THE International Maritime Organization has declared that 2020’s World Maritime Theme is “Sustainable shipping for a sustainable planet”.
IMO Secretary-General, Kitack Lim, said, “A major part of IMO’s role is to ensure that shipping continues to make its contribution to the global economy without upsetting nature’s delicate balance”.
There are many sustainability initiatives that are being taken by Shipping Australia members.
SAL CEO Melwyn Noronha, said, “Under the IMO’s regulatory frame, they are developing measures to cut greenhouse gas emissions, reduce sulphur content of ships’ fuel oil, implementing ballast water management systems, reducing marine litter and improving the efficiency of ocean shipping”.
Sadly, of almost 1.2m seafarers currently at sea, around 200,000 are trapped on their ships due to COVID-19 restrictions at ports.
Maritime Industry Australia has called on IMO member states “to recognise seafarers as key workers – and to provide them with the support, assistance and travel options open to all key workers during the pandemic”.
“Maritime crews globally are the ultimate FIFO workforce. By their very nature they travel to join vessels, work on those vessels wherever they may be or go and return home once their swing has ended,” MIAL CEO Teresa Lloyd said.
“Imagine if a nurse could not leave his/her workplace for more than a month; so it is for our seafarers, many of whom have had their contracts that were due to expire during the COVID crisis extended time and time again.”
Australian governments at state and federal level need to do more to facilitate these crews changing over, Ms Lloyd said.
“In theory, most jurisdictions say seafarers can disembark and return home (or fly in and board a ship), but in practice in many states the process is not possible.”
Deputy Prime Minister Michael McCormack said this year had tested the resilience of the international maritime sector.
“Through adversity it continues to operate robustly, ensuring essential goods such as food, fuel and medical supplies are being delivered to those in need.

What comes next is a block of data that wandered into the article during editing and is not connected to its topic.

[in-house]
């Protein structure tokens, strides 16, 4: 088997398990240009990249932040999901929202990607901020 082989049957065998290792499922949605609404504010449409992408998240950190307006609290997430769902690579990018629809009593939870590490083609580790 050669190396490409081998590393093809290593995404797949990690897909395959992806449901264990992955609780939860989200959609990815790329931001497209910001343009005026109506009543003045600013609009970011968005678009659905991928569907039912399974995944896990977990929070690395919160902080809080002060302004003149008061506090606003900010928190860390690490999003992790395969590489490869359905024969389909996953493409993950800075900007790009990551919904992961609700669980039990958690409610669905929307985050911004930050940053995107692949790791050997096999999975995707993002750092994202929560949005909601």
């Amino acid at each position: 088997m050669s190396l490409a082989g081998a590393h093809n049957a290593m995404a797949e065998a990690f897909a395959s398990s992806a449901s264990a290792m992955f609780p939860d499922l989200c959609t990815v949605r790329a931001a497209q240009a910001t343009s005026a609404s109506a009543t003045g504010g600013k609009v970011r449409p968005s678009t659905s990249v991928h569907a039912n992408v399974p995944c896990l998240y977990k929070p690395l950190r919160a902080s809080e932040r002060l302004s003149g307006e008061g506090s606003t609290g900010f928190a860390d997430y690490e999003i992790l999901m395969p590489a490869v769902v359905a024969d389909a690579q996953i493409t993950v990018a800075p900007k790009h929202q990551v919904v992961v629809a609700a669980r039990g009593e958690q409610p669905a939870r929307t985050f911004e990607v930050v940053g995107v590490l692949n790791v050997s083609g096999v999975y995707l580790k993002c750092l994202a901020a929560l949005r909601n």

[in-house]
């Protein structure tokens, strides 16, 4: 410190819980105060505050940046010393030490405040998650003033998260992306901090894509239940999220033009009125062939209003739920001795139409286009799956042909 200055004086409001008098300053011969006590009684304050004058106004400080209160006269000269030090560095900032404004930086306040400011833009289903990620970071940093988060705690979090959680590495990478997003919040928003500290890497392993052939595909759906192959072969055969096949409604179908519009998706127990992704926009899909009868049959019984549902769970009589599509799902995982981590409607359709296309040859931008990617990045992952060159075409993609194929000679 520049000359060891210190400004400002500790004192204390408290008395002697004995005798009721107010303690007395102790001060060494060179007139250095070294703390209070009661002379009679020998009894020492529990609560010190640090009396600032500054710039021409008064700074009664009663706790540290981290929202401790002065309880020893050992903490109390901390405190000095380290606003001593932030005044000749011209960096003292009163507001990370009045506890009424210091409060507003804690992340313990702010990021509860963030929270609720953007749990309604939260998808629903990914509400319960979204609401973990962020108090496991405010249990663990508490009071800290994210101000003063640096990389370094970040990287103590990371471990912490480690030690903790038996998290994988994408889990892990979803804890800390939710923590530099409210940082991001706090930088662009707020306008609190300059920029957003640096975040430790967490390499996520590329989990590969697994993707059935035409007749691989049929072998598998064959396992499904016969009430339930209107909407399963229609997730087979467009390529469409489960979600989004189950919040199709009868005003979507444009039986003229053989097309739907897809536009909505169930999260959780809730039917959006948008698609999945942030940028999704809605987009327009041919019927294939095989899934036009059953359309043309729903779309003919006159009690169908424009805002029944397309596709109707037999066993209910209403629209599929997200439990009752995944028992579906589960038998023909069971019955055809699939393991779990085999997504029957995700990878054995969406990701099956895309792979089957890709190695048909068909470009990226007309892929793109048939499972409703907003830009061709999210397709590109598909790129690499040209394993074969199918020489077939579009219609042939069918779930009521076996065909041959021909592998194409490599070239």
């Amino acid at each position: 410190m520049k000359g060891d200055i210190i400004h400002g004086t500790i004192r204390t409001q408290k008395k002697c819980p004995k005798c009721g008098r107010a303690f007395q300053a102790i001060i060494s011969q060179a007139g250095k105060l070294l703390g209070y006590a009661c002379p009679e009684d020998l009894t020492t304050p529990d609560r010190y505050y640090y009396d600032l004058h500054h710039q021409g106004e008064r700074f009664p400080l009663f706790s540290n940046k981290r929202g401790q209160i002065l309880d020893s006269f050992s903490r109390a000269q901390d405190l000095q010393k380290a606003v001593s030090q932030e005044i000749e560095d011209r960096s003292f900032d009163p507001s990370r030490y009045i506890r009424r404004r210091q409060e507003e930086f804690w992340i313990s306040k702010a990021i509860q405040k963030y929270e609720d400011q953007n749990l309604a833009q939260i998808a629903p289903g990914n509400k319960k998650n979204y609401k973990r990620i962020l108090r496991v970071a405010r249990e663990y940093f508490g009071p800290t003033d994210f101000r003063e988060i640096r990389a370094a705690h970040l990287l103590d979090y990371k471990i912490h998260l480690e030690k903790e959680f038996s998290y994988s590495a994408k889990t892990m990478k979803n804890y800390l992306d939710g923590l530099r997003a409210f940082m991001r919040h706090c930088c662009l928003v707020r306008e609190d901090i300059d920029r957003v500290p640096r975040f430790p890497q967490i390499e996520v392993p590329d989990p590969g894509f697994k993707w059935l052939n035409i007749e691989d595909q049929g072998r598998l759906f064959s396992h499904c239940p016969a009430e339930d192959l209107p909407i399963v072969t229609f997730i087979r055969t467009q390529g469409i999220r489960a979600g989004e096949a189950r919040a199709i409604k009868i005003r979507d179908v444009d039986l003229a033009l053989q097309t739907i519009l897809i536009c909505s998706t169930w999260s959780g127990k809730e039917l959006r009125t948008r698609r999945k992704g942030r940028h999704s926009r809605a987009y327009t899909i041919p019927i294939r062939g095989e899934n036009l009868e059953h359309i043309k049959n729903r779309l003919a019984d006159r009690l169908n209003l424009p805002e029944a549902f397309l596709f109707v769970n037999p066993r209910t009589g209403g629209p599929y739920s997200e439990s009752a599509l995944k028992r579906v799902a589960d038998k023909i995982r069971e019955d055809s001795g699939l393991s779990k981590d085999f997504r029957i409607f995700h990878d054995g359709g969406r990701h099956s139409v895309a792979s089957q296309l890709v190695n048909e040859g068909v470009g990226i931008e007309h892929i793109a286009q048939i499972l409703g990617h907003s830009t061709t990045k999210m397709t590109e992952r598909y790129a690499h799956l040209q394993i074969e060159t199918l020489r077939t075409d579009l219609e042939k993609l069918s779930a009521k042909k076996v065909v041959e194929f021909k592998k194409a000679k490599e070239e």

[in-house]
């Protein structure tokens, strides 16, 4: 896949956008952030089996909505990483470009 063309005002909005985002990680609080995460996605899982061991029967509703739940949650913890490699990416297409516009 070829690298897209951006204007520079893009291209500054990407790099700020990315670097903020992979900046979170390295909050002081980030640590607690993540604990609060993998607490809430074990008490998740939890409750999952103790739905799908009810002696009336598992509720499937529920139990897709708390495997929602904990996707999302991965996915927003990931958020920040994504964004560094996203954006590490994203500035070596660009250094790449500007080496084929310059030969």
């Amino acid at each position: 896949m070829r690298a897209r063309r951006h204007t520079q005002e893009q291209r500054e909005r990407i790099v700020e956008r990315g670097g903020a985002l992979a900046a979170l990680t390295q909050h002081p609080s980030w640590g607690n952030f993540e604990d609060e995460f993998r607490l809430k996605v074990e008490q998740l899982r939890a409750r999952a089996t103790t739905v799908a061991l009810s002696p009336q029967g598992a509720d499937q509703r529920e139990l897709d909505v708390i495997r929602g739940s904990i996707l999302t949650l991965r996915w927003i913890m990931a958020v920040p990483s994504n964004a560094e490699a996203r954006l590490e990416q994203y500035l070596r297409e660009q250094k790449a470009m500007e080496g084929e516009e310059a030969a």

“That is a credit to the many people and businesses who work in this global industry, including most importantly our seafarers and certainly those who have been at sea for extended periods of time.
“The Australian government recognises the importance of crew changes during the current COVID-19 restrictions to support the safety and welfare of seafarers and the environmentally safe operation of ships.
“We are working hard with industry and the states and territories to facilitate crew changes to keep shipping operating and our imports and exports moving,” he said.
MUA national secretary Paddy Crumlin said this year had demonstrated the absolutely essential work of seafarers and dockers, who are ensuring vital medical supplies and essential household goods.
“As the COVID-19 pandemic threatened global supply chains, the importance of maritime workers was thrust into the spotlight, with their hard work responsible for keeping fuel, food, and other essential goods flowing,” Mr Crumlin said.
“Without the efforts of maritime workers, Australia’s economy would have collapsed, our health system would have run critically short of equipment, households would have been unable to access essential products, and our resources and manufactured goods would not have been exported to the world,” he said.